Swimming with the sharks

Trip Start Mar 30, 2003
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Trip End Jan 30, 2004


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Flag of Indonesia  ,
Tuesday, September 16, 2003

Executive Summary

Travelled from Lovina across Bali to Padang Bai, on the south east coast. Took a ferry over to Lombok, a similar sized island to Bali. My ferry did not sink, but one other did! Stayed at the resort of Seneggigi before moving on to the Gili islands, a picture-perfect tropical paradise. Did some more diving and returned to Seneggigi.

The Full Blurb

So, having survived my first attempts at diving and driving a motorbike in Lovina I travelled across Bali to Padang Bai on the South East Coast, where I stayed 3 nights. I stopped off on the way at Ubud again and so visited an art museum I had somehow managed to miss on my previous visit - ARMA, the Agung Rai Museum of Art.

Padang Bai is a small place, but attracts quite a few travellers because it is a port for ferries to Lembar on Lombok. At 3am on my first night there one of the ferries sank. The last I heard was that of 200 people on board, there were 12 fatalities. Helicopters were used to hunt for bodies in the bay for the following couple of days. As to the cause of the accident, there is some controversy whether it was due to unusually large waves (per the crew) or due to a defective ship (per the passengers). Either way, when I left I decided to make sure that I was on a daytime sailing so I could see where to swim to if necessary. Onboard, I found a spot strategically located near an exit and some lifejackets, but despite a very choppy crossing everything was OK.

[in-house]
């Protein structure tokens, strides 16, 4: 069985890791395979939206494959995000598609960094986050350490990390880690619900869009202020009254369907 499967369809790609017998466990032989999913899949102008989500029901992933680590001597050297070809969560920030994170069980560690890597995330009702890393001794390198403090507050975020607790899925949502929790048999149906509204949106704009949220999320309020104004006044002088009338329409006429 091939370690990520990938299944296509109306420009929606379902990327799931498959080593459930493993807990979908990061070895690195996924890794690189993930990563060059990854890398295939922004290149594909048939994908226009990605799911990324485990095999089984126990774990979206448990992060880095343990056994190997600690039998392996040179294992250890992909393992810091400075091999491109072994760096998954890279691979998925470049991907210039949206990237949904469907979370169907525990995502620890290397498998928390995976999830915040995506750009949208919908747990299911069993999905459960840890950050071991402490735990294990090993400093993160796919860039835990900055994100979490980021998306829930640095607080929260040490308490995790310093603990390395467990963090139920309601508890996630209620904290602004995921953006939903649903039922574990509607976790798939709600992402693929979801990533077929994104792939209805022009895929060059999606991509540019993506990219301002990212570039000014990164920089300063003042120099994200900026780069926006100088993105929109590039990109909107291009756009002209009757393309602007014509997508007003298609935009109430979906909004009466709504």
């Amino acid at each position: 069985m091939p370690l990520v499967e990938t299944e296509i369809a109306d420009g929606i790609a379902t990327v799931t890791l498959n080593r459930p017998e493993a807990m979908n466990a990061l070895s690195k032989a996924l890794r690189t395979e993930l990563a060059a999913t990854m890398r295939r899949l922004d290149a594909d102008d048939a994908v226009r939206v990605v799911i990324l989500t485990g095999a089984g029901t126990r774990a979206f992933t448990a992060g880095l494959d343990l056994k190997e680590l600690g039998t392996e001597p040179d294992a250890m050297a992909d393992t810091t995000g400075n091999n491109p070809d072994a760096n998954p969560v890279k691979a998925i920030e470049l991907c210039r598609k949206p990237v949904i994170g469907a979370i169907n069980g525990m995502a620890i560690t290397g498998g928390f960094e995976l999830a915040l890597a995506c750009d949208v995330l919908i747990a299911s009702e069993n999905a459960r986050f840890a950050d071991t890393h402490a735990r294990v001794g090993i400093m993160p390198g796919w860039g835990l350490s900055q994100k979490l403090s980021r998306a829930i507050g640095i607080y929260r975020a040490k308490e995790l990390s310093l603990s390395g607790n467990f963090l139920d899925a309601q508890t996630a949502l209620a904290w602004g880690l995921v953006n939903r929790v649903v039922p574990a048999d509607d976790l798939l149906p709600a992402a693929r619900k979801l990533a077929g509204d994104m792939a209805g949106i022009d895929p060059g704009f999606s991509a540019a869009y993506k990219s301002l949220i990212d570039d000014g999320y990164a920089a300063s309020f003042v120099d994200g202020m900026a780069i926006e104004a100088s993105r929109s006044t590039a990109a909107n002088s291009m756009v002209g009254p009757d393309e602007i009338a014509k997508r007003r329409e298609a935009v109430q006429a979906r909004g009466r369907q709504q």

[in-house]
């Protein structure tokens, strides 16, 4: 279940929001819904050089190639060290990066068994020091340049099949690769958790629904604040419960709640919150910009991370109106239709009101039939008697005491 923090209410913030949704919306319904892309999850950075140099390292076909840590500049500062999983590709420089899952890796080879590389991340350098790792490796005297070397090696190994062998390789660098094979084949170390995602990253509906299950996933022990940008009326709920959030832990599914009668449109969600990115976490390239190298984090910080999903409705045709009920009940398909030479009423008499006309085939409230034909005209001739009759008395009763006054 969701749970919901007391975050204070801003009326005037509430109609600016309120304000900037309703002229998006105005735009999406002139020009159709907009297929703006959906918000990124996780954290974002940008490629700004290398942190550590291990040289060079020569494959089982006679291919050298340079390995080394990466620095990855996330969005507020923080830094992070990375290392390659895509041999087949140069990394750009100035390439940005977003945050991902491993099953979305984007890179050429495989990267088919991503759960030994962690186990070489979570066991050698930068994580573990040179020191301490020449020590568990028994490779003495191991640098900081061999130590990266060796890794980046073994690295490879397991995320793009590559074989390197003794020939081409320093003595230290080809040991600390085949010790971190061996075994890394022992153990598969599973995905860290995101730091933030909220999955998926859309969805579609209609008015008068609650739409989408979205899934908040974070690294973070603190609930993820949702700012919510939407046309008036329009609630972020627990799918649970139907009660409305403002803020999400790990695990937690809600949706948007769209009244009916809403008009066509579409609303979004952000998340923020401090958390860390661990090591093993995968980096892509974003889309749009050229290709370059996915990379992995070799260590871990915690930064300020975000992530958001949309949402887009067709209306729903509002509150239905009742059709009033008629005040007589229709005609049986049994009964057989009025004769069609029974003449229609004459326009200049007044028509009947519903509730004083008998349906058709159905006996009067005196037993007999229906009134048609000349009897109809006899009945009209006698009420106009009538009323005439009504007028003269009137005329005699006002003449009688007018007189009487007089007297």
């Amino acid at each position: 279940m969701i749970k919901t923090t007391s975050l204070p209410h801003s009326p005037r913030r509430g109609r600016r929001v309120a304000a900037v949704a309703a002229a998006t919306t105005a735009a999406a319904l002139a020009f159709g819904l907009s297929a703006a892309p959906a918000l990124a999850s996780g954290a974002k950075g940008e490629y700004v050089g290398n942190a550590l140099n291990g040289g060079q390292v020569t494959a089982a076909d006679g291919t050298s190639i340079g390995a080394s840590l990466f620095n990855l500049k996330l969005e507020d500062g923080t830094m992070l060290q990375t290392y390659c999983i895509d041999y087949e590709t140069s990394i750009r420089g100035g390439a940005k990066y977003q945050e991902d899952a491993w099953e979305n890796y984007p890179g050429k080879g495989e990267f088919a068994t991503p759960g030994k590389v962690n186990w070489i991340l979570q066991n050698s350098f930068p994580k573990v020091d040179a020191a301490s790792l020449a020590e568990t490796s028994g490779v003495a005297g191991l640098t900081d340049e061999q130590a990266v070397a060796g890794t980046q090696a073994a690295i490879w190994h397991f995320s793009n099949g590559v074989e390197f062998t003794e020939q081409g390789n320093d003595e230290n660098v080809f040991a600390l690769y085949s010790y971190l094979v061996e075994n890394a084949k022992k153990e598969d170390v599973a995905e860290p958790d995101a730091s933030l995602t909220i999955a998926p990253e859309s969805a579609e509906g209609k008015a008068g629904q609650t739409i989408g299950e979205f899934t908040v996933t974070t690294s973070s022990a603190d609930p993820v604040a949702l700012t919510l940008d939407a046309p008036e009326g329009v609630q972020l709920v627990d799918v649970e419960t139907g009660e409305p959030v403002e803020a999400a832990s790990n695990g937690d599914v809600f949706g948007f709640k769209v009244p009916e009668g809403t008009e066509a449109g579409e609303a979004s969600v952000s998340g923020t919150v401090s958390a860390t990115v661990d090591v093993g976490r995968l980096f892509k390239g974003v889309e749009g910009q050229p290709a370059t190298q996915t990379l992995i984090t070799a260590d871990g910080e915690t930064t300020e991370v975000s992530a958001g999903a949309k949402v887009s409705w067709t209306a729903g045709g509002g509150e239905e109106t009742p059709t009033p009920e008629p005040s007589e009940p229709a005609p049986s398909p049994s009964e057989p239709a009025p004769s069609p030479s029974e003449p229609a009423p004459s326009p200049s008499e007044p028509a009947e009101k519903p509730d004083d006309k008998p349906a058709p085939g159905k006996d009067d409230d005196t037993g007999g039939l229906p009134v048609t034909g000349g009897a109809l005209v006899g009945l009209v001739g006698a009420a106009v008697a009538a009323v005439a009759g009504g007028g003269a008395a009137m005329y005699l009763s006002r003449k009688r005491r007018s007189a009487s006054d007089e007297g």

Before leaving, however, I decided to hire a car and driver for the day to see east Bali. First stop was the village of Tirtagangga which contains a 'water palace' built by a former Raja with pools, water channels and fountains set in terraced gardens. The village itself nestled in the middle of rice terraces with great views of Bali's largest mountain, Gunung Agung. As a volcano. this has a perfectly conical shape. I also saw Tenganan, a 'traditional' Balinese village that was very quiet, and Goa Lawah, a Hindu temple that has become a tourist draw because it is built in front of a cave in which thousands of fruit bats live. This was the only temple I visited in the three weeks that I was on Bali.

Padang Bai is also a base for diving, so I had two dives at the Blue Lagoon reef which is just offshore. On the first dive it was amazing to see a sizeable shark quite close up. I had previously read that sharks round here do not threaten divers, but even so it was slightly worrying. I made sure that my Divemaster stayed between me and the shark! The shark was not interested, however - perhaps it had already breakfasted on some ferry victims and had no need for us. I also saw a large lizard type thing (called a crocodile fish, I think) perfectly camouflaged against the reef.